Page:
Go to your Google Analytics Tracking Code, trade your Property ID for mine, and the Google Analytics servers will take care of the rest. Your revenge will be complete and I’ll feel appropriately sorry for eating your gummy bears.

Is There a Way to Fix the Data Once it’s Corrupted?

Nope. Google Analytics collects raw data all day. At the end of the day, they run your raw data through filters, goals, and profiles to get the final report. That’s what you see when you log into Google Analytics. Once the data is compiled, there’s no going back. So if two sites are sending data to the same account, there’s no way to separate the data once it’s in your reports.

Your only option is to protect yourself and keep all of your future data clean.

How to Protect Yourself

All you need is a simple filter. It will only include traffic on your domain, protecting yourself from any data corruption when people hijack your Google Analytics Property ID.

To find your filters:

  1. Go to your Google Analytics standard reports
  2. Click on the “Admin” button in the top right
  3. Click on “Filters”
  4. Click “+ New Filter”

Then use these settings for your filter:

  • Select “Create New filter for Profile”
  • Name your filter with something snazzy like “Hacking Defense”
  • Select “Custom Filter”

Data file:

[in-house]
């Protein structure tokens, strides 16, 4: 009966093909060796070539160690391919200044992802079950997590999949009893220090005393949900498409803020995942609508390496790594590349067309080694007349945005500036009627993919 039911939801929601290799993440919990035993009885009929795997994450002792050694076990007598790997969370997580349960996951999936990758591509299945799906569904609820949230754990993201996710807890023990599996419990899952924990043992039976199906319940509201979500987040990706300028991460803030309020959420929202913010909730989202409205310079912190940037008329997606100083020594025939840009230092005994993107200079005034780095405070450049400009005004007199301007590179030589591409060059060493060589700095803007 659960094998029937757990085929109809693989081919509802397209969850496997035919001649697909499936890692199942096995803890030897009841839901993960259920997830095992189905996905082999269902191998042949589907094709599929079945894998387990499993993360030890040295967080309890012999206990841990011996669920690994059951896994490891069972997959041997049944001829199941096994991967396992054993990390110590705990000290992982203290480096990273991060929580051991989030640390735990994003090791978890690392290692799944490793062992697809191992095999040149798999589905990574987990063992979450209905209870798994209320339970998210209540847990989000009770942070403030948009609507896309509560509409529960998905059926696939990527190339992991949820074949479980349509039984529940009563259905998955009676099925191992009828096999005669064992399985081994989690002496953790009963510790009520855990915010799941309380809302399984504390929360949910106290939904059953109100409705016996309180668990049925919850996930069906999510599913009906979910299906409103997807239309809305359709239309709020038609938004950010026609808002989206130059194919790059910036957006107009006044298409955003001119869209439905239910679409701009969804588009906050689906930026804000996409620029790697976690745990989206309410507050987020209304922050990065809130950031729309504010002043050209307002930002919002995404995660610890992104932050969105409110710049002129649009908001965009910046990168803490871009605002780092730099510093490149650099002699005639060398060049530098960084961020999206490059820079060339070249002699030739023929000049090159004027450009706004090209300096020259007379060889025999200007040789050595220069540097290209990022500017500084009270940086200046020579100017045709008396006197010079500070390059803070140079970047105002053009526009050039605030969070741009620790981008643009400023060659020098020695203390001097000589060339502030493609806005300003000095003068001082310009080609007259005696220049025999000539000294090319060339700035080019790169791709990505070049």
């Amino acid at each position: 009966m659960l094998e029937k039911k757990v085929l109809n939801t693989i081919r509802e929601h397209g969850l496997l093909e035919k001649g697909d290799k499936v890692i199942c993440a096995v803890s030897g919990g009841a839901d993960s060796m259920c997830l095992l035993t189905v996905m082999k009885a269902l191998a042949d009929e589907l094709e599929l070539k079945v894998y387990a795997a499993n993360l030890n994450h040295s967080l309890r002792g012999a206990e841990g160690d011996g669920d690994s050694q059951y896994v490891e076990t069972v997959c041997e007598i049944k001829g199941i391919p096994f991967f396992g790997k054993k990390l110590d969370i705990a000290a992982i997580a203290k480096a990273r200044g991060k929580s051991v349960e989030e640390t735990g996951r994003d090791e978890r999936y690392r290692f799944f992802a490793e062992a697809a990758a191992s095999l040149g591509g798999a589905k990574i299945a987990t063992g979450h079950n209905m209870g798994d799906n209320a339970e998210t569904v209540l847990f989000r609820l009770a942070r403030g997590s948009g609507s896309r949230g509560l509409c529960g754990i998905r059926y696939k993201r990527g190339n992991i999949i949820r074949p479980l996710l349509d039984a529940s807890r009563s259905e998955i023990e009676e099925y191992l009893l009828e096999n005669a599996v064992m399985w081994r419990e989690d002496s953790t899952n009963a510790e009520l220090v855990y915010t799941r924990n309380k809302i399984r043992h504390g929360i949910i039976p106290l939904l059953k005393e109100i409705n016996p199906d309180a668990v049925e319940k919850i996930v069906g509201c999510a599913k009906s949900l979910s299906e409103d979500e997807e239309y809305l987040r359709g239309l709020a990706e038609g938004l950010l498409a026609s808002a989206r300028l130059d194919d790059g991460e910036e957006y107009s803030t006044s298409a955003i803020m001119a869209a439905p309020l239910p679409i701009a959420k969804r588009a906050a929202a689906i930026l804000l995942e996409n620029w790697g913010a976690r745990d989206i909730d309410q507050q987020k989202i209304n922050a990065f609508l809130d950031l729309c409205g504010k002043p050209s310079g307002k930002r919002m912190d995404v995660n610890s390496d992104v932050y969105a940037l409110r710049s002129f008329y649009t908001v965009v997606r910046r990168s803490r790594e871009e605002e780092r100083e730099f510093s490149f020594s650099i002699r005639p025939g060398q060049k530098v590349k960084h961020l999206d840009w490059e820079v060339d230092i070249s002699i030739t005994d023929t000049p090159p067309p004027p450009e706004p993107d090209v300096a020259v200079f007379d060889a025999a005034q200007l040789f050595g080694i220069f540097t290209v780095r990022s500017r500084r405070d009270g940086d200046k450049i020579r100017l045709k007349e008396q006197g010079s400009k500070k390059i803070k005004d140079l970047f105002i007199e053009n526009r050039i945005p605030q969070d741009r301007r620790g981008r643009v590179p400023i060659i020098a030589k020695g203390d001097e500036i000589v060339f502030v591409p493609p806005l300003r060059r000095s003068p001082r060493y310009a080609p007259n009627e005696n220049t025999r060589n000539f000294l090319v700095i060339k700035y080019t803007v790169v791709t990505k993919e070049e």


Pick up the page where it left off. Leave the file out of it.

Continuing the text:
• Select “Include”
  • For the Filter Field, select “Hostname”
  • If your site is LarsLofgren.com, you would define the filter pattern as “larslofgren\.com” and make sure to include a “\” before any “.”
  • Pick “No” for case-sensitive

You’ll get a filter that looks like this:

Hit the save button and you’re all set. Your Google Analytics profile will now be hacker proof.

WARNING: Make sure you test this filter on your Test Profile (One of the 8 Google Analytics Features Every Site MUST Have Enabled). If you don’t set everything up correctly, you could delete all of your data while the filter is active. So apply it to your Test Profile first, make sure everything works, then add it to your main profile.

Including Multiple Domains on Purpose

Some of you will be collecting data from multiple domains intentionally. A common example is merging data from different country domains. Let’s say that I include traffic from LarsLofgren.com and LarsLofgren.co.uk in the same Google Analytics profile. If I use the filter above, I’ll only see traffic on LarsLofgren.com.

With a little regular expression magic, I can include both. Instead of defining the filter pattern as “larslofgren\.com”, I’ll use “larslofgren.com\.com|larslofgren\.co\.uk”. Since the “|” acts as an “and” symbol, this tells Google Analytics to include traffic from both these domains.

All the other settings are exactly the same. My new filter would look like this:

The filter pattern is set to “larslofgren\.com|larslofgren\.co\.uk” even though you can’t quite see it in the screenshot.

Why Would Someone Want to Hack You?

I’ve seen hacking occur for two reasons: